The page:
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A Guide for Relatives and Companions

  [ 51 votes ]   [ Discuss This Article ]
By Devin Starlanyl, M.D. • • January 2, 1996

What exactly is fibromyalgia? (FM)

FM is a "chronic invisible illness." It isn't just a form of muscular rheumatism. It's actually a type of neurotransmitter dysfunction. (Neurotransmitters are what the brain uses to tell the body what to do.) We think 4% or more of all people have FM.

One symptom is a type of dysfunctional sleep called the alpha-delta sleep anomaly. As soon as people with FM reach the deep level sleep, alpha brain waves intrude and jolt them back to shallow sleep. Not only are they denied refreshing sleep, but delta level is when the body does its repair work and chemical replenishment. If people with FM are immobile at any time, such as during travel, or sitting in a meeting, their muscles get rigid and painful. Morning stiffness can be severe.

Since neurotransmitters affect every part of the body, symptoms can show up all over, and yet the usual medical tests come back negative. FM symptoms fluctuate from hour to hour and day to day, and often worsen with changes in barometric pressure. It's no wonder that FM is one of the most misdiagnosed illnesses.

Doctors often refer FM patients to psychologists or psychiatrists, and yet recent studies show that psychologically, FM patients have about the same amount of abnormal psychology as Rheumatoid Arthritis patients. An editorial in the Journal of the American Medical Association in 1987 stated that FM, "...a disease which may have occupied five minutes of time in medical school really exists and is a major cause of morbidity and disability."

People with FM have a history of being misunderstood and doubted.

Research is showing that people with FM have defects in the neuroregulatory system, especially neurotransmitters. They have low growth hormone, which is involved with muscle repair. Some researchers think that the key problem is a CNS abnormality upstream of the spinal cord. The FM body is an engine idling at 35% power, rather than a normal 5%. Most FM patients have memory and cognitive impairments.

In FM there is an abnormal production of neurotransmitters such as serotonin, melatonin, norepinephrine, dopamine, and other chemicals which help control pain, mood, sleep and the immune system. It looks like there is a genetic predisposition. Often there has been a trigger event, such as accident. An American College of Rheumatology study in 1992 found that the impact of FM on your life is as bad, or worse, than Rheumatoid Arthritis. They listed one major factor in this as "clinician bias". FM patients don't look sick, so they are often victimized by clinicians, family, and friends, leaving them with self-doubt, guilt, and loss of self-esteem.

FM patients have 3 times the normal amount of substance P in their spinal fluid. Substance P tells the body how much pain it feels. They also have more pain receptors. They are hypersensitive to everything -- sort of like the "Princess and the Pea" in nursery stories. Little things that others take for granted, like wringing out a wash cloth, or writing a letter, become pain endurance sessions.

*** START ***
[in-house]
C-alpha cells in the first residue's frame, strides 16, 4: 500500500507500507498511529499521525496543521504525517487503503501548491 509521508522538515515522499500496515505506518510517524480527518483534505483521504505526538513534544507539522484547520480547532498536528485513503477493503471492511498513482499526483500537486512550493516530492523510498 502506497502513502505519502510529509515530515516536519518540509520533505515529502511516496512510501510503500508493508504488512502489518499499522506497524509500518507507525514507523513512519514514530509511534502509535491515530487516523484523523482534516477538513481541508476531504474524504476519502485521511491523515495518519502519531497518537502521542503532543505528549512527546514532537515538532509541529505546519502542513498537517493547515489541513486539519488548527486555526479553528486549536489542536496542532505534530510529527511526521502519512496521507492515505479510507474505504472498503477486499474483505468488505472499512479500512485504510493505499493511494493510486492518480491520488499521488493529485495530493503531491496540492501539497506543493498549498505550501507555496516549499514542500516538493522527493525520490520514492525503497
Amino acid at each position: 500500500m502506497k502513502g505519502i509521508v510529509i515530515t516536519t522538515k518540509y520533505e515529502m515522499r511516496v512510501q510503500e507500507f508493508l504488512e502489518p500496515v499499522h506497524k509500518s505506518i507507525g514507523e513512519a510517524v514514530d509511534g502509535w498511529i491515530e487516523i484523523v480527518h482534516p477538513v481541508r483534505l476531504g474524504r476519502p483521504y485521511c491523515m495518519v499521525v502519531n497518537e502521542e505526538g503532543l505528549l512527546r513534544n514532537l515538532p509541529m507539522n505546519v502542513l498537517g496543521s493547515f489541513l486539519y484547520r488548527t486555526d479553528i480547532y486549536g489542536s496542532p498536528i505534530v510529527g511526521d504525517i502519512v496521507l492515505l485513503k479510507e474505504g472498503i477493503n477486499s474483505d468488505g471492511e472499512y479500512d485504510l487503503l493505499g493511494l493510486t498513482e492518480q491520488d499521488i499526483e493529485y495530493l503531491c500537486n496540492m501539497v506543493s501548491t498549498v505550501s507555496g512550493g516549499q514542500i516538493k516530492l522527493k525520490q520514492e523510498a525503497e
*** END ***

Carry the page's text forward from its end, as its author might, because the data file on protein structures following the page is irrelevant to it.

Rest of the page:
A comparative analysis in the "Journal of Rheumatology" this year found that the quality of life for women with FM is worse than for those who have Rheumatoid Arthritis, osteoarthritis, chronic obstructive pulmonary disease, or insulin-dependent diabetes.

How can someone know if they have FM?

Suspect it if you have a history of widespread pain, and wake up every morning feeling like you've been run over by a truck. You may have headaches and loss of balance. Looking both ways when going into traffic can cause dizziness. You can't always find your car in a parking lot. On your best days you feel like you have the flu. You usually develop esophageal reflux. You put on weight. Some objective signs are ridges on the fingernails, goosebumps behind the upper arms and thighs, and mottling of the skin. Sometimes you get muscle twitches. You are electro-magnetically sensitive.

Technically, you will have 11 of 18 specific "tender points". If these spots are pressed, you will have pain. Fibromyalgia patients just about always have myofascial pain syndrome. That's a related dysfunction that has "Trigger Points". These TP's are incredibly painful areas that often feel like knots or hard lumps in the muscles. Taut bands of fibers form in the muscles. The TP's refer pain to other areas. They can trigger gastritis, irritable bowel syndrome, grinding of teeth at night, pain when you put your hands in cold water, dizziness, chronic inversion sprains of the ankle, weak knees, weak ankles, pelvic pain, dysmenorrhea and painful intercourse in women, impotence in men, etc. The tightened and spasming of the muscles can entrap nerves, blood vessels, and ducts. You can have blurring of the eyes or double vision. Leg cramps, hypoglycemic-like symptoms, problems swallowing, immune dysfunction, allergies and sensitivities, sciatica, hives and rashes, numbness or tingling, mood swings, confusional states, loss of balance--the list goes on and on.

What can we do for someone who has FM?

There is no cure for FM/MPS. Many researchers are working on it. There are medications that help some of the symptoms. Trigger points can be relieved by some types of physical therapy. It takes a commitment on the part of the patient to practice good nutrition, a program of gentle stretching and moderate exercise, and a recognition of both the patient and her/his companions in life that there are real limitations for people with fibromyalgia. It isn't easy to find the right balance to optimize the quality of life.

Be kind. Be patient. Be compassionate. Listen. And ask if there isn't something you can do to help.

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